"Absent term limits, legislators getting older, less productive, more entrenched;
young [North Carolinians] inadequately represented
WPRI study, “The Case for Term Limits for [North Carolina] Legislature,”
finds turnover rates among lowest in nation,
analyzes causes and pitfalls of long, comfortable careers
A new [North Carolina] Policy Research Institute study reveals
just how stagnant [North Carolina's] current political world is,
and how public policy has suffered.
… since 1977 the average age of [North Carolina] state senator and representative
has increased 12 and 13 years respectively.
The Assembly has the fifth lowest turnover rate in the country
while the Senate has the seventh lowest.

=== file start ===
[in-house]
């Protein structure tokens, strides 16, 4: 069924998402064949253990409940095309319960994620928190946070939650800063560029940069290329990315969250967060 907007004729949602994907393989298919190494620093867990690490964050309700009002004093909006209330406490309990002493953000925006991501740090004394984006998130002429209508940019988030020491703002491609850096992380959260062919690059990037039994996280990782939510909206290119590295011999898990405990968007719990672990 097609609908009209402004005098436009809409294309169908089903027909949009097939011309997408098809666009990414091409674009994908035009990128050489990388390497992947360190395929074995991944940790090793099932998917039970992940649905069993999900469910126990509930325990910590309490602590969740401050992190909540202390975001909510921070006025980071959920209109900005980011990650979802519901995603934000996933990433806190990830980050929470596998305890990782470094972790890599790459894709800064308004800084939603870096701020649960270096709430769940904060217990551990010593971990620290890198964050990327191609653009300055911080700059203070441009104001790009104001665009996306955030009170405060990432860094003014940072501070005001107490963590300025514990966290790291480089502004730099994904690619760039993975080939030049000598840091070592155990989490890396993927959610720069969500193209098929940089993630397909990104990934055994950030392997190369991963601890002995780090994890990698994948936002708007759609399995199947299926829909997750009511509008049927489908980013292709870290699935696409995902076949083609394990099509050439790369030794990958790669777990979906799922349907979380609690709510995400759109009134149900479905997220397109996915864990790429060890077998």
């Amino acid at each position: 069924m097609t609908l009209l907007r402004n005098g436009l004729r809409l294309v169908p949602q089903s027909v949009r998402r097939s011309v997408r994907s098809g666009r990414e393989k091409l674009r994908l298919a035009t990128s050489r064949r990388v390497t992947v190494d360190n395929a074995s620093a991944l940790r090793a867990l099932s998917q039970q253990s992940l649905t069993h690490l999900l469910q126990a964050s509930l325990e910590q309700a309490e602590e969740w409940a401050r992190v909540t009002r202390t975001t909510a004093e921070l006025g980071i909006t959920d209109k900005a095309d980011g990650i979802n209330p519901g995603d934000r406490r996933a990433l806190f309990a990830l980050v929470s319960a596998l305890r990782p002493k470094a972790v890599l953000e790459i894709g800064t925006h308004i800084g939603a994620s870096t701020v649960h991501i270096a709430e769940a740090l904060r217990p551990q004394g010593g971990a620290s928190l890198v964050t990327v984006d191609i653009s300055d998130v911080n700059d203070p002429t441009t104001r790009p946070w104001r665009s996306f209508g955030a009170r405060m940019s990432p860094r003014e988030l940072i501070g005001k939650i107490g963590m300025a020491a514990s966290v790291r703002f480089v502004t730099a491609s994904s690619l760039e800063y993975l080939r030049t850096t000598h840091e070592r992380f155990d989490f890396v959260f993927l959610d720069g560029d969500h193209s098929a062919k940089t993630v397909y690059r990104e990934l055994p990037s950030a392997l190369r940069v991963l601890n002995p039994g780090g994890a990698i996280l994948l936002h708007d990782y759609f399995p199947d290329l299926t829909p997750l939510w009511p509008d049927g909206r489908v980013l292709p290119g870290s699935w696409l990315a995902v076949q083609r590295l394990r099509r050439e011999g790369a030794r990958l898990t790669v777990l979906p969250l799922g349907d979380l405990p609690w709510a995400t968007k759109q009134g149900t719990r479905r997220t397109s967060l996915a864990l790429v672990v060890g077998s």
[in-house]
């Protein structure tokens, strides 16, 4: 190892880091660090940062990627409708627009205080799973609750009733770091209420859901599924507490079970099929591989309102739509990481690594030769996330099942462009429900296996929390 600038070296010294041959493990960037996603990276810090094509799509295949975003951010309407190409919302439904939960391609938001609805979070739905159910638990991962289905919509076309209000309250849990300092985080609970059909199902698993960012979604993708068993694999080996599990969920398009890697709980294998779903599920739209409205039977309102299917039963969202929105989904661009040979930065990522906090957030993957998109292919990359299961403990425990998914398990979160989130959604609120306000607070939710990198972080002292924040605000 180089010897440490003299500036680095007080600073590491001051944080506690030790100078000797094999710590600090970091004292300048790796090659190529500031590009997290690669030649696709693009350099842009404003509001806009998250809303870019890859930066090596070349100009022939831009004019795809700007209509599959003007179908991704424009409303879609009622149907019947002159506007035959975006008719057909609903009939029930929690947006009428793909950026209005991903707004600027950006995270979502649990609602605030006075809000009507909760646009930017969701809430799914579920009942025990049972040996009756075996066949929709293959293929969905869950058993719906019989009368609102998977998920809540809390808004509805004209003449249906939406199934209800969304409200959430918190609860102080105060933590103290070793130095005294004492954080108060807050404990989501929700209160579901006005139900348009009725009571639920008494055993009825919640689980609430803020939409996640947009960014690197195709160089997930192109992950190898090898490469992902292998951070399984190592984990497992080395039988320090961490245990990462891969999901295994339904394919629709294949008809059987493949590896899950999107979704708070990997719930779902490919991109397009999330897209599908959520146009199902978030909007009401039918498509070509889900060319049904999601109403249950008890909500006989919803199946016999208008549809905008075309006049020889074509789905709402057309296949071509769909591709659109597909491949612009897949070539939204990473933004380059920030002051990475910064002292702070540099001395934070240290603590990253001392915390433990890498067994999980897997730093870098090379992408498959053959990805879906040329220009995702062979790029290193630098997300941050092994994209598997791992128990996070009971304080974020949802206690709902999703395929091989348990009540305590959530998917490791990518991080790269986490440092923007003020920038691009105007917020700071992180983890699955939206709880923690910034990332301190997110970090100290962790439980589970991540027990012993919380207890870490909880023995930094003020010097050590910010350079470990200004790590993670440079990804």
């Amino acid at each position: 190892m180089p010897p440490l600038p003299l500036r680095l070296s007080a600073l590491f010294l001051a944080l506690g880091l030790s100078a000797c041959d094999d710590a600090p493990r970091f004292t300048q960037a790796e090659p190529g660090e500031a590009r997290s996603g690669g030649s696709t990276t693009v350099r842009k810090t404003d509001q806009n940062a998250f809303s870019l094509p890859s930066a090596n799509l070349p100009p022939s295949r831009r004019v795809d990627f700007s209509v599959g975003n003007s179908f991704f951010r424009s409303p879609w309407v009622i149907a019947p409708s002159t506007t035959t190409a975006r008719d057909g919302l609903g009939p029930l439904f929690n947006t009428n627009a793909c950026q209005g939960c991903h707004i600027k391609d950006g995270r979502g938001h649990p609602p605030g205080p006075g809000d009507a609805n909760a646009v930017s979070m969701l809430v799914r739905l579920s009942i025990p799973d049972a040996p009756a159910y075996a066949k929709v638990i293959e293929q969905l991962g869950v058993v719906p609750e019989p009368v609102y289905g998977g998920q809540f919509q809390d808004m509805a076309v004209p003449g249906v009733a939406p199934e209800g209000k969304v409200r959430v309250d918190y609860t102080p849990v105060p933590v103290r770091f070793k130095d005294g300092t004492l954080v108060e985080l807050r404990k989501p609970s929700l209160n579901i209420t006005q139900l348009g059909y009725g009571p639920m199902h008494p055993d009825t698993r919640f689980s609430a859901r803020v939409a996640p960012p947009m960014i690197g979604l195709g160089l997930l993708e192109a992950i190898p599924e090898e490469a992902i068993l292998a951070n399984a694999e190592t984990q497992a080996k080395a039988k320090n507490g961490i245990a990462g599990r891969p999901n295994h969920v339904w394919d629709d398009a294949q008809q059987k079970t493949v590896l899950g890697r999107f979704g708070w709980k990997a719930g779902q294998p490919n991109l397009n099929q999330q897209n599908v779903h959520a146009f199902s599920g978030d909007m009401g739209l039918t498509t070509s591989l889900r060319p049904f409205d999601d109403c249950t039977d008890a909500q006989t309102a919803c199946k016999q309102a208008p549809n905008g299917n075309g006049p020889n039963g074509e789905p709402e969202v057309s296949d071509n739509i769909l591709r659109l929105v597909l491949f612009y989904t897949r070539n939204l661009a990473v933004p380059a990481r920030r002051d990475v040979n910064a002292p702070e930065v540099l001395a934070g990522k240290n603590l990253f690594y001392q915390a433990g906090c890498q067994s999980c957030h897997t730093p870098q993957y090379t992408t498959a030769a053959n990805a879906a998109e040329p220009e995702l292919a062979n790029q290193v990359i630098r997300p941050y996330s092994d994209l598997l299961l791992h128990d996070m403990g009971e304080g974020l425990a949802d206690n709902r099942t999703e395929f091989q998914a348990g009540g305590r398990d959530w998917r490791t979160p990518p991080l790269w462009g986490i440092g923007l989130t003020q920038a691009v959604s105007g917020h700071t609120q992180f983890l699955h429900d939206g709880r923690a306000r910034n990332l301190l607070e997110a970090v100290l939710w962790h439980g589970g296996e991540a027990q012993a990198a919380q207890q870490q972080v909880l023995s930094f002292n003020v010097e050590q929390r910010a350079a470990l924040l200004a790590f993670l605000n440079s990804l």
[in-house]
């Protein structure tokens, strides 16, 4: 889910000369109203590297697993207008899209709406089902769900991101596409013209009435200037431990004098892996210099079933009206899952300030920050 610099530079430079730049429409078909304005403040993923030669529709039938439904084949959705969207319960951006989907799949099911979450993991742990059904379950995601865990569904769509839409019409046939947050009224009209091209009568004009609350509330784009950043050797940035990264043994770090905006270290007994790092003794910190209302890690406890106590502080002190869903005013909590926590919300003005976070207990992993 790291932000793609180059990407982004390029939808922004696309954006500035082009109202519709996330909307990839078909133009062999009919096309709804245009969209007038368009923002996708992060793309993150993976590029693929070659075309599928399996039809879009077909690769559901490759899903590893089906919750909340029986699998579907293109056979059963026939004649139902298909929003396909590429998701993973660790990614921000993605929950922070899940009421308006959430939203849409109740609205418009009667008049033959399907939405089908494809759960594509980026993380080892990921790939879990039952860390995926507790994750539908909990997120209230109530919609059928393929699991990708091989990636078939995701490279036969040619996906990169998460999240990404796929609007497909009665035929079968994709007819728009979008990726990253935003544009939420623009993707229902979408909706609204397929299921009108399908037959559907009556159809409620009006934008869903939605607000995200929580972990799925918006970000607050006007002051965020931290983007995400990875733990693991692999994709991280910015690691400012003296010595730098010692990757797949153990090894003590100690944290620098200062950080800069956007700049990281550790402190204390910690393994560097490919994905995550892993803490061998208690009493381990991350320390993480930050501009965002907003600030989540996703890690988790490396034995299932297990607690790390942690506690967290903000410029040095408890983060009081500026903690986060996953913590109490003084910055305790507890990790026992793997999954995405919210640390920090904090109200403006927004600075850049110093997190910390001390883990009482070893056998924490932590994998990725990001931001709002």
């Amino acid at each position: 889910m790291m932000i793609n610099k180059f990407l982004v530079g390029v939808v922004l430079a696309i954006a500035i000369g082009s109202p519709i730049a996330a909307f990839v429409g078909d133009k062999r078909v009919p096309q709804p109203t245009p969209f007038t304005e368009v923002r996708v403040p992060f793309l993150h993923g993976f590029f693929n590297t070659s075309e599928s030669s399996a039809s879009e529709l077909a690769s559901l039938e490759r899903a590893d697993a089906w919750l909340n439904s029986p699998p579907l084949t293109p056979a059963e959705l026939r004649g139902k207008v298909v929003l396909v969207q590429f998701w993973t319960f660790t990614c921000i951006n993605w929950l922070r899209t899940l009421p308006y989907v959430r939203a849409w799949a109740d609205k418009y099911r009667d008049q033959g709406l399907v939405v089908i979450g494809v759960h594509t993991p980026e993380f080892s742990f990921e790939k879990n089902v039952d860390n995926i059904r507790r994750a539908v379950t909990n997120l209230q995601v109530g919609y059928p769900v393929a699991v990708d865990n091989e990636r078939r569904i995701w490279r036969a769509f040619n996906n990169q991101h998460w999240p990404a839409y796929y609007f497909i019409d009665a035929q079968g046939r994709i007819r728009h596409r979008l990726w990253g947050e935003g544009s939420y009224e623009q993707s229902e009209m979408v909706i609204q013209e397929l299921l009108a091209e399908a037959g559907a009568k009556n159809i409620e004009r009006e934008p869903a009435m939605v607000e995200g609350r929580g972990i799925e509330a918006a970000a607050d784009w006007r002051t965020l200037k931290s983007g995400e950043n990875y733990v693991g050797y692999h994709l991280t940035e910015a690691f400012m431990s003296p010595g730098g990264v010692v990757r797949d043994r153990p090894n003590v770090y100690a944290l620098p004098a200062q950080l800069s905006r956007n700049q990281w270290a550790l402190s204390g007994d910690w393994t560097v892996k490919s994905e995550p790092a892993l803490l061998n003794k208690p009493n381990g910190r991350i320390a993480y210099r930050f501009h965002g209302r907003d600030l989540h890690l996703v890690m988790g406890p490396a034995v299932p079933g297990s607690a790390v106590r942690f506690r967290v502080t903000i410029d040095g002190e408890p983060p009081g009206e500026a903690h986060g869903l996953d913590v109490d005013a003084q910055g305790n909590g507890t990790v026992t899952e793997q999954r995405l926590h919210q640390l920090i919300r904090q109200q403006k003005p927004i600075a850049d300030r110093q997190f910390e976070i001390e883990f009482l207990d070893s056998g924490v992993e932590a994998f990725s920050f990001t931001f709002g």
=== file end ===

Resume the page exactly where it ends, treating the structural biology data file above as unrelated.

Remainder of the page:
Incumbent legislators have lost only 5% of general elections since 1963.
"We’ve seen that for more and more legislators,
serving in the statehouse has become more of a career than a public service,"
said Senior Fellow Christian Schneider.
"… given our recent history of fiscal mismanagement,
that might actually be a boost for our state’s finances."
The study documents how legislators with more than 12 years of service
typically draft far fewer bills than their less experienced colleagues,
and often avoid sound fiscal planning.
Modern [North Carolina] legislators…enjoy advantages of incumbency
– including taxpayer-funded mailings and support staff
– that help stymie competition…"